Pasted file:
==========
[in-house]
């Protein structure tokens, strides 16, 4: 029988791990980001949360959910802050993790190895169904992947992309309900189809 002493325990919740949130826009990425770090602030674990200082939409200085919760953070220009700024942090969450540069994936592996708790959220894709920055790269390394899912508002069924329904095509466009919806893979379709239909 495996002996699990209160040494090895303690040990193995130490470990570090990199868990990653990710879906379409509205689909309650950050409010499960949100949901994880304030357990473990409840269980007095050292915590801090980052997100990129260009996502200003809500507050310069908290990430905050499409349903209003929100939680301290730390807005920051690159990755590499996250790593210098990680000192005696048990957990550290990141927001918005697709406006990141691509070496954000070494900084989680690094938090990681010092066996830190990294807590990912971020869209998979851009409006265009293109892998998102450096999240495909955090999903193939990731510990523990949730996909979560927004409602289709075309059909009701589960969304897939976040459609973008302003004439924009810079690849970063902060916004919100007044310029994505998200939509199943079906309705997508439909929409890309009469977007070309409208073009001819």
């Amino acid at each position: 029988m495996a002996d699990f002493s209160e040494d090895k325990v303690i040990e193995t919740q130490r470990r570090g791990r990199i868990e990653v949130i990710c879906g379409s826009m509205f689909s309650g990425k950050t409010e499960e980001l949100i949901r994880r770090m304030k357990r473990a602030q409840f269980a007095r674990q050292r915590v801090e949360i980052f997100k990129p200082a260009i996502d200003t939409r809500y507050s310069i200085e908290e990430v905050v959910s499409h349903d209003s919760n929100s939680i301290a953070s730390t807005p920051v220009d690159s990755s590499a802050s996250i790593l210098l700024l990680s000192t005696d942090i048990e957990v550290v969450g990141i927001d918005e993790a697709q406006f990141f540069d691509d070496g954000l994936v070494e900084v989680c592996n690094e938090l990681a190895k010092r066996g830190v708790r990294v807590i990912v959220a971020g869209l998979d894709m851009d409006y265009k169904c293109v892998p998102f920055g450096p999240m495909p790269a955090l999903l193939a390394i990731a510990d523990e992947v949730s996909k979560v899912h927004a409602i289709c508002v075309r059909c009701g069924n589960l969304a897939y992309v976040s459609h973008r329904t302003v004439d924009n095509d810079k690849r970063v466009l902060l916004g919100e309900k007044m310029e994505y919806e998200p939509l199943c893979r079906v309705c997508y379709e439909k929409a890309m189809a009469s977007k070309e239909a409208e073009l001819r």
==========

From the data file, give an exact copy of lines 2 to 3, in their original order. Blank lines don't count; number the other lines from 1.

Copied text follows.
């Protein structure tokens, strides 16, 4: 029988791990980001949360959910802050993790190895169904992947992309309900189809 002493325990919740949130826009990425770090602030674990200082939409200085919760953070220009700024942090969450540069994936592996708790959220894709920055790269390394899912508002069924329904095509466009919806893979379709239909 495996002996699990209160040494090895303690040990193995130490470990570090990199868990990653990710879906379409509205689909309650950050409010499960949100949901994880304030357990473990409840269980007095050292915590801090980052997100990129260009996502200003809500507050310069908290990430905050499409349903209003929100939680301290730390807005920051690159990755590499996250790593210098990680000192005696048990957990550290990141927001918005697709406006990141691509070496954000070494900084989680690094938090990681010092066996830190990294807590990912971020869209998979851009409006265009293109892998998102450096999240495909955090999903193939990731510990523990949730996909979560927004409602289709075309059909009701589960969304897939976040459609973008302003004439924009810079690849970063902060916004919100007044310029994505998200939509199943079906309705997508439909929409890309009469977007070309409208073009001819």
């Amino acid at each position: 029988m495996a002996d699990f002493s209160e040494d090895k325990v303690i040990e193995t919740q130490r470990r570090g791990r990199i868990e990653v949130i990710c879906g379409s826009m509205f689909s309650g990425k950050t409010e499960e980001l949100i949901r994880r770090m304030k357990r473990a602030q409840f269980a007095r674990q050292r915590v801090e949360i980052f997100k990129p200082a260009i996502d200003t939409r809500y507050s310069i200085e908290e990430v905050v959910s499409h349903d209003s919760n929100s939680i301290a953070s730390t807005p920051v220009d690159s990755s590499a802050s996250i790593l210098l700024l990680s000192t005696d942090i048990e957990v550290v969450g990141i927001d918005e993790a697709q406006f990141f540069d691509d070496g954000l994936v070494e900084v989680c592996n690094e938090l990681a190895k010092r066996g830190v708790r990294v807590i990912v959220a971020g869209l998979d894709m851009d409006y265009k169904c293109v892998p998102f920055g450096p999240m495909p790269a955090l999903l193939a390394i990731a510990d523990e992947v949730s996909k979560v899912h927004a409602i289709c508002v075309r059909c009701g069924n589960l969304a897939y992309v976040s459609h973008r329904t302003v004439d924009n095509d810079k690849r970063v466009l902060l916004g919100e309900k007044m310029e994505y919806e998200p939509l199943c893979r079906v309705c997508y379709e439909k929409a890309m189809a009469s977007k070309e239909a409208e073009l001819r």